A few months ago I was leading a workshop for a group of independent shoe retailers. We were listing what they do in their stores to differentiate themselves from their competition. We listed some of the standards like greet and give good customer service. We even had a couple of store owners report that they send out thank you cards. Yes, that brought a smile to my face.
We were almost done with the list when Bill Beck raised his hand and said, "We always measure the other foot." Not being a shoe guy I wasn't sure exactly what he was talking about. Bill went on to explain that in almost all shoe stores the sales people only measure the right foot, but since not everyone's feet are the same size that often results in a poor fit. Bill said his family's stores always measure both feet not only to make the proper fit but to clearly demonstrate their expertise compared to their competitors.
I figure Bill knows what he's talking about because he grew up in the shoe business. Bill's father Ole started a shoe repair shop in 1919 that branched into selling shoes. Bill started working there at an early age and eventually took over the business with his two brothers. In 1959 Bill opened his first shoe store and the rest, as they say, is history. Beck's Shoes now has eight stores in the Bay area operated by Bill's son Blain and many more Beck family members. (Here's a good story about the Becks)
A few weeks after that event I found myself shopping for some shoes at our local mall. And sure enough, nobody measured the other foot. Most of the salespeople didn't even bother to measure one foot but just asked me my size. I had learned from Bill that even though people may know the size they've been buying that doesn't mean it's the right size. As I went from store to store I kept thinking to myself, "You're clearly not an expert because you're not measuring the other foot. You, sir, are no Bill Beck!"
Every specialty retailer should "measure the other foot," In other words, engage the customer in a manner that positions you and your staff as experts or delivers a higher level of service, both of which will differentiate them from the competition. One of the most successful examples of this is Apple's genius bar. Before Apple, "service" was a hidden away cost center. Now it's a profit center that's showcased.
Years ago at Bose, our way to measure the other foot was to draw out a customer's room and show them where to properly place their products. With today's technology I suspect that's probably way too low tech. Nowadays it probably requires a tablet PC and custom CAD software.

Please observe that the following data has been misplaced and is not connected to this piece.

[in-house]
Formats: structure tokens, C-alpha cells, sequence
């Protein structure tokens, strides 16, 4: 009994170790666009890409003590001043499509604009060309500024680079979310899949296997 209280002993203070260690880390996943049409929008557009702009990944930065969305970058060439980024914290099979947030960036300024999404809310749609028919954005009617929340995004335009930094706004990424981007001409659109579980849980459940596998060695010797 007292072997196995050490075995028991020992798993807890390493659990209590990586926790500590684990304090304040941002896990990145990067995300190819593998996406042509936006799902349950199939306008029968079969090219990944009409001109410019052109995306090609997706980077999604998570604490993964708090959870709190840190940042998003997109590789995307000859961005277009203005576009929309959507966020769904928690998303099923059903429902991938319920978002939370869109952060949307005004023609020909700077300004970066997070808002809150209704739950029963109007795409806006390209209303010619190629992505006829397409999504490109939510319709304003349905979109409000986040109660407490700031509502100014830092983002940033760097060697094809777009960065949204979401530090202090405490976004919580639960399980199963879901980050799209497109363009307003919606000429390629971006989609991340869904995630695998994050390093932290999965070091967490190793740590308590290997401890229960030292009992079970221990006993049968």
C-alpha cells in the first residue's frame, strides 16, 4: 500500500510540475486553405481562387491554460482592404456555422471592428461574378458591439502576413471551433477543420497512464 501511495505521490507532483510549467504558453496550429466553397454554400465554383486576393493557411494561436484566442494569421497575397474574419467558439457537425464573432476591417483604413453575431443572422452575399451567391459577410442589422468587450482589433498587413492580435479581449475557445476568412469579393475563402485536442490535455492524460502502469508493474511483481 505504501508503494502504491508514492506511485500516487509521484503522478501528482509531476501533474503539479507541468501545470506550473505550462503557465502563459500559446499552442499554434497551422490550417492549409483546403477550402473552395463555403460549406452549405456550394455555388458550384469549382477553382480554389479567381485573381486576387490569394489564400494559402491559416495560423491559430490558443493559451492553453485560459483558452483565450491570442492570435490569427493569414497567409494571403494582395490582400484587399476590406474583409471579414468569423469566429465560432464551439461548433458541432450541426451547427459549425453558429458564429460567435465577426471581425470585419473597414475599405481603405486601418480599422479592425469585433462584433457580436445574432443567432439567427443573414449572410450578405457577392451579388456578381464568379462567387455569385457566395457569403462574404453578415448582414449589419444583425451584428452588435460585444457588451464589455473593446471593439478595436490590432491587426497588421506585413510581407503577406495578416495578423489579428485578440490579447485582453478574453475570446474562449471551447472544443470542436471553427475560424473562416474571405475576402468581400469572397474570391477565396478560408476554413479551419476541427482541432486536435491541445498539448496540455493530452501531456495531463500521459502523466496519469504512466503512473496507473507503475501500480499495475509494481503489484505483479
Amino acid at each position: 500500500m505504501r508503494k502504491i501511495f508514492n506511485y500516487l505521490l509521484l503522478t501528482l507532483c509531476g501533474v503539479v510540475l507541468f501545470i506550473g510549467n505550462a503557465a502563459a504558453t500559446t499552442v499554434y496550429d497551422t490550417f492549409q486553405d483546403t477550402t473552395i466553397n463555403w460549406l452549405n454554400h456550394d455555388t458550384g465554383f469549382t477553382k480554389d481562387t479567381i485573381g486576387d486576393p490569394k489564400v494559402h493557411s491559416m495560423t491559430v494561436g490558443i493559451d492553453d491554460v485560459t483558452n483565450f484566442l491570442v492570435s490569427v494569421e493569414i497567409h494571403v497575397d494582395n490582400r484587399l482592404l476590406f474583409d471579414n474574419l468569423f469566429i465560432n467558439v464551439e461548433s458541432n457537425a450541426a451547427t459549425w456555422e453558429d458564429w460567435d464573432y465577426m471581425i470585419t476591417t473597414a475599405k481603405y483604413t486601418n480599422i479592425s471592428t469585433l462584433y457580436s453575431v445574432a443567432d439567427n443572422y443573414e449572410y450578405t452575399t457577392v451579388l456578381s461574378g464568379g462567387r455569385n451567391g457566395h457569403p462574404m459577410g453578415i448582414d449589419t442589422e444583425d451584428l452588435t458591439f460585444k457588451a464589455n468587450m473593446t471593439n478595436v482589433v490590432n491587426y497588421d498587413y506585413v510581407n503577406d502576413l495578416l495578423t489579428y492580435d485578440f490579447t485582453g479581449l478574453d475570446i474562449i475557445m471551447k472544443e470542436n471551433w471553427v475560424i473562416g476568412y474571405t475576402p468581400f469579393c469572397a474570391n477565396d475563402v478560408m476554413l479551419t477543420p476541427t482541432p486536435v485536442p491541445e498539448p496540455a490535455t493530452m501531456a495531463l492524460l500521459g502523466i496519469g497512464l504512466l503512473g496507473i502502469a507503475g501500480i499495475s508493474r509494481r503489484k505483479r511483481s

Here are three essentials to differentiating a store with a key building block of the customer experience:
1. It should be visibly occurring with every customer. Bill didn't say that they put the customer in the correct shoe or helped customers make fashion decisions; he said they always measured the left foot. It could just as easily be that they shake every customer's hand or goose every customer on the way out. (Although I don't recommend that last one. Not all differentiation is good.)
2. It should position your store as one staffed by experts or as a great place to shop. A cellular phone store could show every customer how to set up their new phone or they could instead choose to give every customer a bottle of water, since these are appropriate expert or experience positioning. But if they decided to call every customer "Bubba" it would not be likely to differentiate the store in a good way
3. It needs be done by every employee and to happen with almost every customer. I'm sure that at Beck's Shoes they don't insist that a customer get his feet measured before buying a pair of socks but they do insist that every customer buying a pair of shoes have both feet measured. The bottom line is that to effectively differentiate a store with an engagement element it must be consistently executed, not just be aspirational.
So let me ask, how do you "measure the other foot" in your store(s) and do you and your team execute it with practically every customer?
By the way, I ended up buying shoes at a local shoe store where the salesman did indeed measure the other foot.